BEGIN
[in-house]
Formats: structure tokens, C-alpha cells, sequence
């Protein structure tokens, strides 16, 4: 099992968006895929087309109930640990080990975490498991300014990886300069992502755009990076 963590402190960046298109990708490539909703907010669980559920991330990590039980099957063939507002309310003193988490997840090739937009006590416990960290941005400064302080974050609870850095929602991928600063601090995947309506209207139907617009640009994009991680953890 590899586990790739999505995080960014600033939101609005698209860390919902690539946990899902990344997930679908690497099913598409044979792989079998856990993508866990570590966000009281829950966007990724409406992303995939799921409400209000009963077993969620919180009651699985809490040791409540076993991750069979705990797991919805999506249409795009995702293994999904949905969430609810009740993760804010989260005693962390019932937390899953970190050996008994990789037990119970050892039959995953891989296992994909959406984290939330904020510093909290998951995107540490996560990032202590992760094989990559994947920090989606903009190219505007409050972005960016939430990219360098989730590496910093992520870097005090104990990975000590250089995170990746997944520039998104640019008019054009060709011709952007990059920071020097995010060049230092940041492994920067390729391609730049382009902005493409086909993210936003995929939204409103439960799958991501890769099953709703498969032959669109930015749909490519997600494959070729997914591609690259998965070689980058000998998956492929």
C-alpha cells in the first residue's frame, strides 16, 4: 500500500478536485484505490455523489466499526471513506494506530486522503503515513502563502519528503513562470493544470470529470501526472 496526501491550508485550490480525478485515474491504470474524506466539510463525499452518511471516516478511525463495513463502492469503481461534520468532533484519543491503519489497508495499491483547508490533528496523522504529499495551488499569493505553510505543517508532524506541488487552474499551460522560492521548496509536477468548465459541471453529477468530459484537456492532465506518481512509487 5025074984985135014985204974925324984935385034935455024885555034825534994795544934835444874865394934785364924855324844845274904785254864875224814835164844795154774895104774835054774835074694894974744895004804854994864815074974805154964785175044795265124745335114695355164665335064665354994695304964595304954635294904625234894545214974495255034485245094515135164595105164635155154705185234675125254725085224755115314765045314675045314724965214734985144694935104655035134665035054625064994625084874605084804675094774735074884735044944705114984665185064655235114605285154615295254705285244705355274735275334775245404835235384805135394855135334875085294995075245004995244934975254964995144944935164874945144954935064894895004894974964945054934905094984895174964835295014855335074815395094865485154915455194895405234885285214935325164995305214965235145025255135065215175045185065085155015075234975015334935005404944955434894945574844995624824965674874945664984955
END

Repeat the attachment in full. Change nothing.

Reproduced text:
[in-house]
Formats: structure tokens, C-alpha cells, sequence
């Protein structure tokens, strides 16, 4: 099992968006895929087309109930640990080990975490498991300014990886300069992502755009990076 963590402190960046298109990708490539909703907010669980559920991330990590039980099957063939507002309310003193988490997840090739937009006590416990960290941005400064302080974050609870850095929602991928600063601090995947309506209207139907617009640009994009991680953890 590899586990790739999505995080960014600033939101609005698209860390919902690539946990899902990344997930679908690497099913598409044979792989079998856990993508866990570590966000009281829950966007990724409406992303995939799921409400209000009963077993969620919180009651699985809490040791409540076993991750069979705990797991919805999506249409795009995702293994999904949905969430609810009740993760804010989260005693962390019932937390899953970190050996008994990789037990119970050892039959995953891989296992994909959406984290939330904020510093909290998951995107540490996560990032202590992760094989990559994947920090989606903009190219505007409050972005960016939430990219360098989730590496910093992520870097005090104990990975000590250089995170990746997944520039998104640019008019054009060709011709952007990059920071020097995010060049230092940041492994920067390729391609730049382009902005493409086909993210936003995929939204409103439960799958991501890769099953709703498969032959669109930015749909490519997600494959070729997914591609690259998965070689980058000998998956492929």
C-alpha cells in the first residue's frame, strides 16, 4: 500500500478536485484505490455523489466499526471513506494506530486522503503515513502563502519528503513562470493544470470529470501526472 496526501491550508485550490480525478485515474491504470474524506466539510463525499452518511471516516478511525463495513463502492469503481461534520468532533484519543491503519489497508495499491483547508490533528496523522504529499495551488499569493505553510505543517508532524506541488487552474499551460522560492521548496509536477468548465459541471453529477468530459484537456492532465506518481512509487 5025074984985135014985204974925324984935385034935455024885555034825534994795544934835444874865394934785364924855324844845274904785254864875224814835164844795154774895104774835054774835074694894974744895004804854994864815074974805154964785175044795265124745335114695355164665335064665354994695304964595304954635294904625234894545214974495255034485245094515135164595105164635155154705185234675125254725085224755115314765045314675045314724965214734985144694935104655035134665035054625064994625084874605084804675094774735074884735044944705114984665185064655235114605285154615295254705285244705355274735275334775245404835235384805135394855135334875085294995075245004995244934975254964995144944935164874945144954935064894895004894974964945054934905094984895174964835295014855335074815395094865485154915455194895405234885285214935325164995305214965235145025255135065215175045185065085155015075234975015334935005404944955434894945574844995624824965674874945664984955